but it does highlight something that my DH and I have discovered in our own spending. There are categories where it’s relatively easy to cut back, at least over the short term, and we think gosh that’s great we cut back. However, there are categories where it takes some effort to cut back, either because those costs are harder to change and/or higher in general. Yet cuts there “count” more, either because once made they last, and/or because the actual cuts are a lot higher in saved $$$ over the passage of time. For instance, on our working farm, our feed costs are very high – it’s our second highest monthly bill. Only our mortgage is higher. Our eat-out costs are 1/10 to 1/20th of our feed costs. Sure we can cut back on eating out (and we’ve almost eliminated it), yet by eliminating it we haven’t touched our two biggest bills yet. That cut was only a drop in the bucket. If, on the other hand, we do our homework and shop around for better homeowner’s insurance (which we did in 2013) or if we tackle the feed bill (which we’re in the process of doing now), either of those might eliminate hundreds per month from our expenses. Most of you won’t have a feed bill, but everyone has some big monthly cost that we tend to think of as “untouchable.” I think a balance of both tactics – eliminating costs which are easy, but also knuckling down and doing the homework to put bid dents in the major bills – are perhaps the best recipe for long-term budget improvements. Just some encouragement to try……..
Bbbbrrrrrrr. Alternately praying the the electricity holds, Old Betty ( as we affectionately call our 40+ year old furnace) doesn’t fail, and the pipes don’t freeze. Our home repair slush fund is at, um, $50 right now write essay at www.essaydig.com. We’re supposed to hit negative 10 tonight (that’s real temp, not windchill). Also very thankful we have four walls right now! Also anticipating large electricity, gas, and water bills soon….
I opened my oldest 3 kiddos their own saving and teen checking through capital one 360. I want to really to start letting them manage their money by the month. I have half of my puppies sold already . Once they are all sold the puppy money is going to emergency fund rebuild, new house windows and maybe stainless appliances. We have had plain Jane white since I sold my top of the line stainless ones when we started the Dave plan to pay off debt. It kind of feels like Dave’s jaguar story in his book more than enough. He gave up his prized car and years later God gave him one back. Hubby’s friend builds green houses and is getting us a great deal on the windows at his contractors price. The best part is we are FINALLY getting a heat pump. After years of burning wood I am sooooooo very happy !!!!!!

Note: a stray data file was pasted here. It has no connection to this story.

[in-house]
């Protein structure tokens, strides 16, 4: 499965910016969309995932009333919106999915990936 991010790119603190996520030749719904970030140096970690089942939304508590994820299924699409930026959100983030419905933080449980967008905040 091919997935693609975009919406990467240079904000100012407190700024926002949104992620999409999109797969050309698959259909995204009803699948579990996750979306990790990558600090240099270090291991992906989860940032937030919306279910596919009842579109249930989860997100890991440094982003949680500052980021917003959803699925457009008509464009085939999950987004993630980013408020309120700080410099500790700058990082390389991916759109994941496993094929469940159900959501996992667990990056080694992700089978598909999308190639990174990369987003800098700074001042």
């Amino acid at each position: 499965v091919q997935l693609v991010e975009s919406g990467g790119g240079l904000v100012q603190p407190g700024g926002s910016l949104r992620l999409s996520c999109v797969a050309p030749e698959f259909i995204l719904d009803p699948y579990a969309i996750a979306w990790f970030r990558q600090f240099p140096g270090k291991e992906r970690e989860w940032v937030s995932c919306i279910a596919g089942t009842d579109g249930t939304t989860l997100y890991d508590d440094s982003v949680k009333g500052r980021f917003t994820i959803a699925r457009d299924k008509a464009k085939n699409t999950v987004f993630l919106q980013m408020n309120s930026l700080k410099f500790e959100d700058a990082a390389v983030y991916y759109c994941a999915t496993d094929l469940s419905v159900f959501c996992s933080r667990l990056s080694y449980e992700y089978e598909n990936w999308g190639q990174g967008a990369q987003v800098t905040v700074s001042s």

and got very little of it back. So technically, my bowling budget is gone for the month. But realistically, I can’t NOT pay for dues and jackpots. So I’ll have to take if from money I was going to put back into my FFEF…
Our windows are really leaky and thin. I am slowly making a dent in all the things we put off while paying off the house. It has been almost a year since we paid it off. I thought I would be done with our needs replaced list by now.
It’s 8 hours a week at $12/hr. It will give us a slush fund emergency fund for the time being. Things are tight right now, but it’s going into savings and I’m going to scrimp and squeeze the budget. If things get better, I’ll start up our FFEF savings again and funnel my work money into a vacation fund. Either way it’s income and we can use it as we see fit if necessary for living expenses!
I’m excited to be back in the paying workforce after 13 years of being a stay at home mom!
to get our home office totally organized and under control. It’s still a long way from there. This time last year we hauled off pick-up loads of stuff out of here—mainly charitable donations of things we had been going to sell. But after a while we ran out of steam.
Over the rest of the year I slowly have sorted things, and as Anthea will tell you have actually got some work areas set up, but it’s a long way from done. The good news is we’ve not back slid any.
So I’m back at it. As I wait for things to cut out on the Cricut—doing stock build up for the business I’m sorting AGAIN. Today’s big project, two sets of rolling drawer organizers of cardmaking/scrapbooking supplies. Only 2 of the 9 to go on these three sets to go. I’m finding tools I forgot I had….not good. Anyway, I’m back to working on decluttering the office
buying shares of items not already bundled in my mutual funds. I think Sharebuilder is more hands on, you decide what you invest in, versus going with predetermined mutual funds. Yes you can invest in individual shares with Fidelity and other brokerage houses but there are usually minimums to purchase etc.
that are offered by our companies, and I don’t think Share Builder is a big player in that market. I’ve had 401k’s (and a 403B and a 401a) from Fidelity, Wells Fargo, and now Schwab, plus a TIAA/CREF and there was another one I’ve forgotten about . When I’ve switched jobs I’ve rolled any 401k stuff into Fidelity just to keep it all in one place (except for the TIAA/CREF, which is a different sort of beast).
Fidelity has really good customer service, and that’s worth something when you are having a 40-year relationship with a company . They’re a big local company, too, big employer in my field, so that gives me some warm fuzzies. I admit I haven’t done the research to know if they’re the absolute best dollar value around but my accounts have been doing OK relative to the market. (and I’m sure they know that happy customers are probably not going to do all the work to switch)